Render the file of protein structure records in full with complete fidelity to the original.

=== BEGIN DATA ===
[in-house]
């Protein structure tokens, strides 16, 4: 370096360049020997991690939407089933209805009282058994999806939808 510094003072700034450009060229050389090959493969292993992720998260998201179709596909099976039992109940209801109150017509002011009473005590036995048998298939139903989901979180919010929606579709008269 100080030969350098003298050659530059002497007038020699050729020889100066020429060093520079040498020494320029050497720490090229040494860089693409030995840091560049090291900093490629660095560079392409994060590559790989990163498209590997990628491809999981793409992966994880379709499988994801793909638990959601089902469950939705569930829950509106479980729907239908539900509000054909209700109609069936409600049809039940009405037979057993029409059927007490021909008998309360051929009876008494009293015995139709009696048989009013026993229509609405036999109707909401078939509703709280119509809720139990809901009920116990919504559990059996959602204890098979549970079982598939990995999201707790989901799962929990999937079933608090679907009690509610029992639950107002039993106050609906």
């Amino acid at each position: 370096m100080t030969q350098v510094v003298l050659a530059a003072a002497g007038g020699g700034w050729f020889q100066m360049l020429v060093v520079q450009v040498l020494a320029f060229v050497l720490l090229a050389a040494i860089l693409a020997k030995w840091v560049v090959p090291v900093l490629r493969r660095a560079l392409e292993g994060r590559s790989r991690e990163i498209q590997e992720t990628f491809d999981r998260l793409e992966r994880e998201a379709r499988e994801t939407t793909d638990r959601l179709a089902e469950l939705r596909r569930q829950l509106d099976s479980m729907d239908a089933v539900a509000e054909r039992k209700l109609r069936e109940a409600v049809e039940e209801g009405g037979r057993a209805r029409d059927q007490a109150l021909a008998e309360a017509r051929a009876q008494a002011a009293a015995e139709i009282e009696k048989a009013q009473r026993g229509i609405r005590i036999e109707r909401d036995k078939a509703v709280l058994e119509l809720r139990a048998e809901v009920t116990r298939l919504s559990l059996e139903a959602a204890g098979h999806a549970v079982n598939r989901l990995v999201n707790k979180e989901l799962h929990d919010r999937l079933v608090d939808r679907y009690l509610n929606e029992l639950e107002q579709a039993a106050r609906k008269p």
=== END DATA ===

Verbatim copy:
[in-house]
């Protein structure tokens, strides 16, 4: 370096360049020997991690939407089933209805009282058994999806939808 510094003072700034450009060229050389090959493969292993992720998260998201179709596909099976039992109940209801109150017509002011009473005590036995048998298939139903989901979180919010929606579709008269 100080030969350098003298050659530059002497007038020699050729020889100066020429060093520079040498020494320029050497720490090229040494860089693409030995840091560049090291900093490629660095560079392409994060590559790989990163498209590997990628491809999981793409992966994880379709499988994801793909638990959601089902469950939705569930829950509106479980729907239908539900509000054909209700109609069936409600049809039940009405037979057993029409059927007490021909008998309360051929009876008494009293015995139709009696048989009013026993229509609405036999109707909401078939509703709280119509809720139990809901009920116990919504559990059996959602204890098979549970079982598939990995999201707790989901799962929990999937079933608090679907009690509610029992639950107002039993106050609906």
């Amino acid at each position: 370096m100080t030969q350098v510094v003298l050659a530059a003072a002497g007038g020699g700034w050729f020889q100066m360049l020429v060093v520079q450009v040498l020494a320029f060229v050497l720490l090229a050389a040494i860089l693409a020997k030995w840091v560049v090959p090291v900093l490629r493969r660095a560079l392409e292993g994060r590559s790989r991690e990163i498209q590997e992720t990628f491809d999981r998260l793409e992966r994880e998201a379709r499988e994801t939407t793909d638990r959601l179709a089902e469950l939705r596909r569930q829950l509106d099976s479980m729907d239908a089933v539900a509000e054909r039992k209700l109609r069936e109940a409600v049809e039940e209801g009405g037979r057993a209805r029409d059927q007490a109150l021909a008998e309360a017509r051929a009876q008494a002011a009293a015995e139709i009282e009696k048989a009013q009473r026993g229509i609405r005590i036999e109707r909401d036995k078939a509703v709280l058994e119509l809720r139990a048998e809901v009920t116990r298939l919504s559990l059996e139903a959602a204890g098979h999806a549970v079982n598939r989901l990995v999201n707790k979180e989901l799962h929990d919010r999937l079933v608090d939808r679907y009690l509610n929606e029992l639950e107002q579709a039993a106050r609906k008269p």